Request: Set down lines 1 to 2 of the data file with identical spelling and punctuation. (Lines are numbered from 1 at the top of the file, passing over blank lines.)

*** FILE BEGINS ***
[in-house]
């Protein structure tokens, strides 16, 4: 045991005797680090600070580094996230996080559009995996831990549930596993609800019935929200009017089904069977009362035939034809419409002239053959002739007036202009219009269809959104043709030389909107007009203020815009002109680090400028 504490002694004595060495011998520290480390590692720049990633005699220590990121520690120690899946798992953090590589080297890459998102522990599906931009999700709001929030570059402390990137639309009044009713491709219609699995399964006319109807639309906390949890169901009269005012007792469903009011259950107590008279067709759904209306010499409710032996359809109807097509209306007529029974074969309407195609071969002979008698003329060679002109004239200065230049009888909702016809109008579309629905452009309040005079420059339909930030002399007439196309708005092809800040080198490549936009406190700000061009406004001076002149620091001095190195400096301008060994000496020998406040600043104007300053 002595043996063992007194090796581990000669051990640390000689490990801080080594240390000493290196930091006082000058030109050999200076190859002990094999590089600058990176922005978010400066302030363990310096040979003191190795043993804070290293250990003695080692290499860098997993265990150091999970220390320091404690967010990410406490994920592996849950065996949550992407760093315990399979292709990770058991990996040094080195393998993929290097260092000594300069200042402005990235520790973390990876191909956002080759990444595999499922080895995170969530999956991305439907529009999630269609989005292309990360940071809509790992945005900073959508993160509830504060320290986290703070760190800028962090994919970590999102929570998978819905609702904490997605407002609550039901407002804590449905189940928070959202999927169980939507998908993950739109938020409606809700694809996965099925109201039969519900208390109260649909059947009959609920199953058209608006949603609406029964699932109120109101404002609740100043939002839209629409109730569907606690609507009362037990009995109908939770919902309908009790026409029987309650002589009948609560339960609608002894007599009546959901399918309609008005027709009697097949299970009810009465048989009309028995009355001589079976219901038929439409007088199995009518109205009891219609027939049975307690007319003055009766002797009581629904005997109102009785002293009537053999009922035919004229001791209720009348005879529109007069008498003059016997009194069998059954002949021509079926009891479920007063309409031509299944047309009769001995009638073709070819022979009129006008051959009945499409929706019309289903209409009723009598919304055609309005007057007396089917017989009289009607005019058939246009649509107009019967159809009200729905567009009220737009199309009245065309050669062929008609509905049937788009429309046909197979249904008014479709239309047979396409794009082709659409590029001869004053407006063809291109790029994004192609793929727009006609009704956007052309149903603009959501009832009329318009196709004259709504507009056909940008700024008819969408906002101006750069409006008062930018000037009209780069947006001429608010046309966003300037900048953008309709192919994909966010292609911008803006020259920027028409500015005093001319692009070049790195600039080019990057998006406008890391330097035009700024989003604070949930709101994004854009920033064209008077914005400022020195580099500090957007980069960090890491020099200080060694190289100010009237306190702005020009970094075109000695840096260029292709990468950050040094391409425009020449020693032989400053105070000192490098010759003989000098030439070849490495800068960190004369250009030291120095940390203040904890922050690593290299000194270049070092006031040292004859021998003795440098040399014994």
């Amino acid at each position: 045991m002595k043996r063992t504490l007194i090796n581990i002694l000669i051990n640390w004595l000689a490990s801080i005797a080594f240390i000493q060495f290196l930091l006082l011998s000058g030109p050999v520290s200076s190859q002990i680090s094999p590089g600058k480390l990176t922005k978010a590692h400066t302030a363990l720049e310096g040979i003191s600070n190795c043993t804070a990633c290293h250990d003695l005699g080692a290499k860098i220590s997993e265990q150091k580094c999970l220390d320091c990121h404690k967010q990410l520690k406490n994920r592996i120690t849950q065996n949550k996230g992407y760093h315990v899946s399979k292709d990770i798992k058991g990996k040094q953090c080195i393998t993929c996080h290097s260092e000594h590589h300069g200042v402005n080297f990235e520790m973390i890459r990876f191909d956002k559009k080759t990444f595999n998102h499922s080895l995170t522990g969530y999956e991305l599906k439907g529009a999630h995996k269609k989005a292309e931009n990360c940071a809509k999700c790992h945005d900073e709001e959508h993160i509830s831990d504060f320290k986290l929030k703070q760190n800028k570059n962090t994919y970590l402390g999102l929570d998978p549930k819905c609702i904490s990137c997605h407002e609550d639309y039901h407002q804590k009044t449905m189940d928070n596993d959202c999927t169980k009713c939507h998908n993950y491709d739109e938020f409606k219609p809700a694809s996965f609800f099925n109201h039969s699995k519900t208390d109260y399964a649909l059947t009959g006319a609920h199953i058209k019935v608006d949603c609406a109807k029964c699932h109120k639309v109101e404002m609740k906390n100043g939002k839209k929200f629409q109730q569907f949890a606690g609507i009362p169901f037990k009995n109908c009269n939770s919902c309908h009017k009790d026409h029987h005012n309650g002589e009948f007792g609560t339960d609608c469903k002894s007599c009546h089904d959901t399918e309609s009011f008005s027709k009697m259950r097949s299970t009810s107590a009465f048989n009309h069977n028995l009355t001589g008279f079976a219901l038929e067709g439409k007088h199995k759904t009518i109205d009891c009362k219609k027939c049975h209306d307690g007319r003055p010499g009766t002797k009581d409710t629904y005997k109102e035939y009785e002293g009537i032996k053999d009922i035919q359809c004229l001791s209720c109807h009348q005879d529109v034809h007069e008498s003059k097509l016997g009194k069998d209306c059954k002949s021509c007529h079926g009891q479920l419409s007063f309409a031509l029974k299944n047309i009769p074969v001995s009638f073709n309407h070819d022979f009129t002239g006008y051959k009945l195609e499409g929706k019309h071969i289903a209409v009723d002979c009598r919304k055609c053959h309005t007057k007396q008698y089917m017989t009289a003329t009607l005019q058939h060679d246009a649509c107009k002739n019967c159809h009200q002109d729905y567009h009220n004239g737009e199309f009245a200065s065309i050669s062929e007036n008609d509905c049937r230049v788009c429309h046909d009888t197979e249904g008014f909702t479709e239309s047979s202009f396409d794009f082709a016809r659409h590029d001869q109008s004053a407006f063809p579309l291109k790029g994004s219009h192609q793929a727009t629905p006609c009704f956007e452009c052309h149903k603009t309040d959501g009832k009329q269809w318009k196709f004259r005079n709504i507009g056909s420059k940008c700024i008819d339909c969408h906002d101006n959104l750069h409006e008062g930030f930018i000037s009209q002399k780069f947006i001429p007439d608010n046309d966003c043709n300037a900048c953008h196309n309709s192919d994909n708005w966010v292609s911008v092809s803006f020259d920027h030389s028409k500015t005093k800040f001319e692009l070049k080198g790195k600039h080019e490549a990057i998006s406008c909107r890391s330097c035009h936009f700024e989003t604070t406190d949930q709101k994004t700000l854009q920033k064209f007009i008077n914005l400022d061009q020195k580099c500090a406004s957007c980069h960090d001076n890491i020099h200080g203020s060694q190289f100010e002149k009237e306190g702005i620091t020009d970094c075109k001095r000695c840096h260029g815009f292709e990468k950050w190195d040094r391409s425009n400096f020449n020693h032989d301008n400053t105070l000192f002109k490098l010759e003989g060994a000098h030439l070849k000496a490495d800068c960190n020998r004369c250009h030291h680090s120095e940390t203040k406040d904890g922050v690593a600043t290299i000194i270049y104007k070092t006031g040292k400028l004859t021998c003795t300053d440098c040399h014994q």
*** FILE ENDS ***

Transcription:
[in-house]
């Protein structure tokens, strides 16, 4: 045991005797680090600070580094996230996080559009995996831990549930596993609800019935929200009017089904069977009362035939034809419409002239053959002739007036202009219009269809959104043709030389909107007009203020815009002109680090400028 504490002694004595060495011998520290480390590692720049990633005699220590990121520690120690899946798992953090590589080297890459998102522990599906931009999700709001929030570059402390990137639309009044009713491709219609699995399964006319109807639309906390949890169901009269005012007792469903009011259950107590008279067709759904209306010499409710032996359809109807097509209306007529029974074969309407195609071969002979008698003329060679002109004239200065230049009888909702016809109008579309629905452009309040005079420059339909930030002399007439196309708005092809800040080198490549936009406190700000061009406004001076002149620091001095190195400096301008060994000496020998406040600043104007300053 002595043996063992007194090796581990000669051990640390000689490990801080080594240390000493290196930091006082000058030109050999200076190859002990094999590089600058990176922005978010400066302030363990310096040979003191190795043993804070290293250990003695080692290499860098997993265990150091999970220390320091404690967010990410406490994920592996849950065996949550992407760093315990399979292709990770058991990996040094080195393998993929290097260092000594300069200042402005990235520790973390990876191909956002080759990444595999499922080895995170969530999956991305439907529009999630269609989005292309990360940071809509790992945005900073959508993160509830504060320290986290703070760190800028962090994919970590999102929570998978819905609702904490997605407002609550039901407002804590449905189940928070959202999927169980939507998908993950739109938020409606809700694809996965099925109201039969519900208390109260649909059947009959609920199953058209608006949603609406029964699932109120109101404002609740100043939002839209629409109730569907606690609507009362037990009995109908939770919902309908009790026409029987309650002589009948609560339960609608002894007599009546959901399918309609008005027709009697097949299970009810009465048989009309028995009355001589079976219901038929439409007088199995009518109205009891219609027939049975307690007319003055009766002797009581629904005997109102009785002293009537053999009922035919004229001791209720009348005879529109007069008498003059016997009194069998059954002949021509079926009891479920007063309409031509299944047309009769001995009638073709070819022979009129006008051959009945499409929706019309289903209409009723009598919304055609309005007057007396089917017989009289009607005019058939246009649509107009019967159809009200729905567009009220737009199309009245065309050669062929008609509905049937788009429309046909197979249904008014479709239309047979396409794009082709659409590029001869004053407006063809291109790029994004192609793929727009006609009704956007052309149903603009959501009832009329318009196709004259709504507009056909940008700024008819969408906002101006750069409006008062930018000037009209780069947006001429608010046309966003300037900048953008309709192919994909966010292609911008803006020259920027028409500015005093001319692009070049790195600039080019990057998006406008890391330097035009700024989003604070949930709101994004854009920033064209008077914005400022020195580099500090957007980069960090890491020099200080060694190289100010009237306190702005020009970094075109000695840096260029292709990468950050040094391409425009020449020693032989400053105070000192490098010759003989000098030439070849490495800068960190004369250009030291120095940390203040904890922050690593290299000194270049070092006031040292004859021998003795440098040399014994």